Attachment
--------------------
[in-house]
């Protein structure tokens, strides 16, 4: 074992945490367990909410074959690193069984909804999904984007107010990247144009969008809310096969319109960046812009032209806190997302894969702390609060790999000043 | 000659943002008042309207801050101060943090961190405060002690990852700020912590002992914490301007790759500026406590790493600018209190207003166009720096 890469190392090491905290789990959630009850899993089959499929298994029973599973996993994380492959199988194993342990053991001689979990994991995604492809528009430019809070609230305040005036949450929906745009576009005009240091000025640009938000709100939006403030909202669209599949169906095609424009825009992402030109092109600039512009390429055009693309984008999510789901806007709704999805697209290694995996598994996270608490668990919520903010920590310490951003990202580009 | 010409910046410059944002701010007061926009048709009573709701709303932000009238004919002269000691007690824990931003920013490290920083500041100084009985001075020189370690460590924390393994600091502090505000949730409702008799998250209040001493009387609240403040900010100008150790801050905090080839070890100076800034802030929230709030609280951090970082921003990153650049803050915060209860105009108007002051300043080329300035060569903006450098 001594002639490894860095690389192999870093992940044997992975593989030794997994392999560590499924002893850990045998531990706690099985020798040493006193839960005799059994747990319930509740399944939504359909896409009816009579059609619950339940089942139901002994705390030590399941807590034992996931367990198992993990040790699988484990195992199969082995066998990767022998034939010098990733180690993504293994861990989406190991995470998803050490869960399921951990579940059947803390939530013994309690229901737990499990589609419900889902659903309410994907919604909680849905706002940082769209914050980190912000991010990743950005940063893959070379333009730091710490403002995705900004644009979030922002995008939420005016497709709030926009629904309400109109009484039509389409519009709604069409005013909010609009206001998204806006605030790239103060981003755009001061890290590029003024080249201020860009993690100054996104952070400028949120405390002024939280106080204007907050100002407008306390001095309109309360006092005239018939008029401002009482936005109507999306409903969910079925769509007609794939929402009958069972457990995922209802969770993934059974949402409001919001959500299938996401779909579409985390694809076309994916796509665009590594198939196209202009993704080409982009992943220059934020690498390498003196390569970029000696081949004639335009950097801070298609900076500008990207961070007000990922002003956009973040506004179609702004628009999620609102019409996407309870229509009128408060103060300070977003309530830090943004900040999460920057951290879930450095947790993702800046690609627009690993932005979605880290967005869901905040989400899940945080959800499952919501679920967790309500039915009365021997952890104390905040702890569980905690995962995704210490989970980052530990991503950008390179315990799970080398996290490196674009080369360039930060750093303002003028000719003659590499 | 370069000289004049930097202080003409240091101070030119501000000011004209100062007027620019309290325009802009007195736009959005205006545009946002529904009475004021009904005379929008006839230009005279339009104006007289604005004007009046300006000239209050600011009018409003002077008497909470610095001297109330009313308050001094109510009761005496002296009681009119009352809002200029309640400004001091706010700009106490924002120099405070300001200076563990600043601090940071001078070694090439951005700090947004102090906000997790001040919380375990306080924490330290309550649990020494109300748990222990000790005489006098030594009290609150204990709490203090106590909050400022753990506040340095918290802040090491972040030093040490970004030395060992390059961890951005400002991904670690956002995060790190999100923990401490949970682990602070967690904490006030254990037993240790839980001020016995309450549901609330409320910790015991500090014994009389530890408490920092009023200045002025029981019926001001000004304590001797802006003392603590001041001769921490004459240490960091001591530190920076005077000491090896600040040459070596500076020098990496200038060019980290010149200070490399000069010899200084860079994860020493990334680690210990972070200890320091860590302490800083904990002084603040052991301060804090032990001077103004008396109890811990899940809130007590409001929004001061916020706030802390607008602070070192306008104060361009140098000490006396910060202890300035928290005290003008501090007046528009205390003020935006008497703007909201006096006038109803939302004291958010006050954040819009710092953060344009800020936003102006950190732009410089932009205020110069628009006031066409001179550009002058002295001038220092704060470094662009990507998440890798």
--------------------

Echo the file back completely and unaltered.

[in-house]
């Protein structure tokens, strides 16, 4: 074992945490367990909410074959690193069984909804999904984007107010990247144009969008809310096969319109960046812009032209806190997302894969702390609060790999000043 | 000659943002008042309207801050101060943090961190405060002690990852700020912590002992914490301007790759500026406590790493600018209190207003166009720096 890469190392090491905290789990959630009850899993089959499929298994029973599973996993994380492959199988194993342990053991001689979990994991995604492809528009430019809070609230305040005036949450929906745009576009005009240091000025640009938000709100939006403030909202669209599949169906095609424009825009992402030109092109600039512009390429055009693309984008999510789901806007709704999805697209290694995996598994996270608490668990919520903010920590310490951003990202580009 | 010409910046410059944002701010007061926009048709009573709701709303932000009238004919002269000691007690824990931003920013490290920083500041100084009985001075020189370690460590924390393994600091502090505000949730409702008799998250209040001493009387609240403040900010100008150790801050905090080839070890100076800034802030929230709030609280951090970082921003990153650049803050915060209860105009108007002051300043080329300035060569903006450098 001594002639490894860095690389192999870093992940044997992975593989030794997994392999560590499924002893850990045998531990706690099985020798040493006193839960005799059994747990319930509740399944939504359909896409009816009579059609619950339940089942139901002994705390030590399941807590034992996931367990198992993990040790699988484990195992199969082995066998990767022998034939010098990733180690993504293994861990989406190991995470998803050490869960399921951990579940059947803390939530013994309690229901737990499990589609419900889902659903309410994907919604909680849905706002940082769209914050980190912000991010990743950005940063893959070379333009730091710490403002995705900004644009979030922002995008939420005016497709709030926009629904309400109109009484039509389409519009709604069409005013909010609009206001998204806006605030790239103060981003755009001061890290590029003024080249201020860009993690100054996104952070400028949120405390002024939280106080204007907050100002407008306390001095309109309360006092005239018939008029401002009482936005109507999306409903969910079925769509007609794939929402009958069972457990995922209802969770993934059974949402409001919001959500299938996401779909579409985390694809076309994916796509665009590594198939196209202009993704080409982009992943220059934020690498390498003196390569970029000696081949004639335009950097801070298609900076500008990207961070007000990922002003956009973040506004179609702004628009999620609102019409996407309870229509009128408060103060300070977003309530830090943004900040999460920057951290879930450095947790993702800046690609627009690993932005979605880290967005869901905040989400899940945080959800499952919501679920967790309500039915009365021997952890104390905040702890569980905690995962995704210490989970980052530990991503950008390179315990799970080398996290490196674009080369360039930060750093303002003028000719003659590499 | 370069000289004049930097202080003409240091101070030119501000000011004209100062007027620019309290325009802009007195736009959005205006545009946002529904009475004021009904005379929008006839230009005279339009104006007289604005004007009046300006000239209050600011009018409003002077008497909470610095001297109330009313308050001094109510009761005496002296009681009119009352809002200029309640400004001091706010700009106490924002120099405070300001200076563990600043601090940071001078070694090439951005700090947004102090906000997790001040919380375990306080924490330290309550649990020494109300748990222990000790005489006098030594009290609150204990709490203090106590909050400022753990506040340095918290802040090491972040030093040490970004030395060992390059961890951005400002991904670690956002995060790190999100923990401490949970682990602070967690904490006030254990037993240790839980001020016995309450549901609330409320910790015991500090014994009389530890408490920092009023200045002025029981019926001001000004304590001797802006003392603590001041001769921490004459240490960091001591530190920076005077000491090896600040040459070596500076020098990496200038060019980290010149200070490399000069010899200084860079994860020493990334680690210990972070200890320091860590302490800083904990002084603040052991301060804090032990001077103004008396109890811990899940809130007590409001929004001061916020706030802390607008602070070192306008104060361009140098000490006396910060202890300035928290005290003008501090007046528009205390003020935006008497703007909201006096006038109803939302004291958010006050954040819009710092953060344009800020936003102006950190732009410089932009205020110069628009006031066409001179550009002058002295001038220092704060470094662009990507998440890798």